A Case Report of Unintentional Descemet’s Stripping without Endothelial Keratoplasty (DWEK)
Title: A Case Report of Unintentional Descemet’s Stripping without Endothelial Keratoplasty (DWEK)
Author: Austin S. Nakatsuka, MD; Amy Lin, MD
Keywords/Main Subjects: cornea, corneal transplant, endothelial, keratoplasty, Fuch’s dystrophy
Diagnosis: Fuch’s endothelial dystrophy
Report of Case:
A 56 year old female presented for evaluation of a visually significant posterior polar cataract and fuch’s endothelial dystrophy in the right eye. She had previously been treated with hypertonic sodium chloride ointment (Muro 128 5%, Bausch and Lomb©) four times a day with no significant improvement in clinical signs and visual acuity. After discussion, she agreed to a combined Descemet’s membrane endothelial keratoplasty (DMEK) and cataract removal with intraocular lens (IOL) procedure. The procedure was uneventful and her graft was attached and in good position on post op day 1. On post op week 1, her cornea was noted to be edematous and did not change by post op week 2.5 despite confirmation of graft attachment and orientation by anterior segment OCT (see image A and B).
On her post op month 1 visit, it was found that her graft had detached (see image C) and plans were made for a descemet’s stripping endothelial keratoplasty (DSEK).
However, at the 6 week post op visit, it was noted that the corneal edema had resolved and her vision had improved from CF to BCVA 20/40. At 2 months after the initial DMEK procedure the patient underwent DMEK graft removal only. At 2.5 years after initial DMEK procedure, the patient is currently BCVA 20/25, happy with vision, and the cornea is centrally clear without edema (image D).
Descemet’s stripping without endothelial keratoplasty (DWEK) or Descemet’s stripping only (DSO) is a technique described in multiple case reports and studies.1-10 The advantages of DWEK include reduced need for topical steroids (thus reducing secondary effects such as cataract formation and steroid response intraocular pressure changes), no risk of graft rejection, and theoretical decreased risk for intraocular infections related to graft implantation. Additionally, this decreases the financial burden associated with corneal grafts. DWEK has been used with significant efficacy in corneal clearing in patients with mild to moderate Fuch’s dystrophy in regards to visual outcomes, although recovery times are typically longer with an average of 5 to 11 weeks until complete visual recovery.1-5 Topical netarsudil, a Rho-associated protein kinase (ROCK) inhibitor that has shown efficacy in glaucoma but also in corneal clearing, has been used with success as an adjunctive therapy to DWEK.6-7 The rationale behind the successful cornea clearing after DWEK is that removing diseased endothelium allows healthy endothelium in the periphery to migrate to the corneal center and thus, leading to successful corneal clearing.1-3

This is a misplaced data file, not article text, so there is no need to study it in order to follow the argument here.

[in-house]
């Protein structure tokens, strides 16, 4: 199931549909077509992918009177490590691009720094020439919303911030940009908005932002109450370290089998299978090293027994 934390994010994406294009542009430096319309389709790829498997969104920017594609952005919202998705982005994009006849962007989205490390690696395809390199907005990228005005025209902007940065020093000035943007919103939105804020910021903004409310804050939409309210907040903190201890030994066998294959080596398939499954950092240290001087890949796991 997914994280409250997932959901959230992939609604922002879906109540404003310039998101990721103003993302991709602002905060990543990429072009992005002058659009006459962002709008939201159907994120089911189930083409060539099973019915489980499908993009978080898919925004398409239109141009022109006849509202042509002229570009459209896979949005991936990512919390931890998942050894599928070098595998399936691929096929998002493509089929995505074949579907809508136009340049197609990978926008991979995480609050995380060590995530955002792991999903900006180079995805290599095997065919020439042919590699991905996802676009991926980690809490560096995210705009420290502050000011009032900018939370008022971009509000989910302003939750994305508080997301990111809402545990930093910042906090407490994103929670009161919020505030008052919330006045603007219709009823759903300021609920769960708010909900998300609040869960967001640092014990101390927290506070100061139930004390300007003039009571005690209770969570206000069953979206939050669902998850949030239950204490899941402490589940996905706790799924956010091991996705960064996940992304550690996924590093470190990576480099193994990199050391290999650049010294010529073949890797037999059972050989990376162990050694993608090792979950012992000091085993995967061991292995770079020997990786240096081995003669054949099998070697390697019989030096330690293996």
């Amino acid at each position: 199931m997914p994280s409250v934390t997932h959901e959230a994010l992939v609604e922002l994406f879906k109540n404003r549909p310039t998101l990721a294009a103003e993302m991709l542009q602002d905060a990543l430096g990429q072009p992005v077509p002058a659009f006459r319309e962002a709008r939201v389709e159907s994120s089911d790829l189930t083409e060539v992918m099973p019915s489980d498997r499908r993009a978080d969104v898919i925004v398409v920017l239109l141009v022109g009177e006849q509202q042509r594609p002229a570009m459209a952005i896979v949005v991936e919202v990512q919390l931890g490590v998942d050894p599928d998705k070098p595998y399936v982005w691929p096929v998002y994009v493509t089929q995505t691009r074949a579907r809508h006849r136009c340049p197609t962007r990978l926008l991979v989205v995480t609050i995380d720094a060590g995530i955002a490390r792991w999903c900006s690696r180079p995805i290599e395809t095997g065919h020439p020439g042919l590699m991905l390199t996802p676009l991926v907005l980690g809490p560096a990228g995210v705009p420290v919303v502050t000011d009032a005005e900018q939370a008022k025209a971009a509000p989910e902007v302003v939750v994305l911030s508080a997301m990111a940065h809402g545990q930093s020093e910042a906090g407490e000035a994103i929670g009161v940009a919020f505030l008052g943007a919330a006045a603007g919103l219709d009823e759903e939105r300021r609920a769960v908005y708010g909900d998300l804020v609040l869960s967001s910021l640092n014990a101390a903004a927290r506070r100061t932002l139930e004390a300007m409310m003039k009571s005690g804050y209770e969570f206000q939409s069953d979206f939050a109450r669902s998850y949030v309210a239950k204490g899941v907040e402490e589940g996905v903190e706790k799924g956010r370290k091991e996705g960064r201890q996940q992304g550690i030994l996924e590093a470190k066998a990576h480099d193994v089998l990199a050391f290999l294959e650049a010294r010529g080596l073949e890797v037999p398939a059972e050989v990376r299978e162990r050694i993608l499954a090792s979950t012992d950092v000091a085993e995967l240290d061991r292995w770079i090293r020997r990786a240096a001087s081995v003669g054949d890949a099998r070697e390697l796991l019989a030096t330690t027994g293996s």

In retrospective studies, DWEK has been done with a 4 mm descemetorhexis.1-5,8-9 In our case, the original DMEK was done with a larger 7.75 mm descemetorhexis, which likely removed more endothelial cells than is typically the case in planned DWEK procedures. Nevertheless, the time for visual recovery in our patient was comparable to patients who had undergone planned DWEK in other studies.2-9 Topical netarsudil was not used as this was not a planned DWEK case and the only post op drops used were topical ocufloxacin for 1 week and prednisolone 4 times per day for 8 weeks, with a slow taper. However, the patient has done well post-operatively, confirming that DWEK may be an efficacious option for select patients with Fuch’s endothelial dystrophy.
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Faculty approval by: Amy Lin, MD
Disclosure (Financial or other): None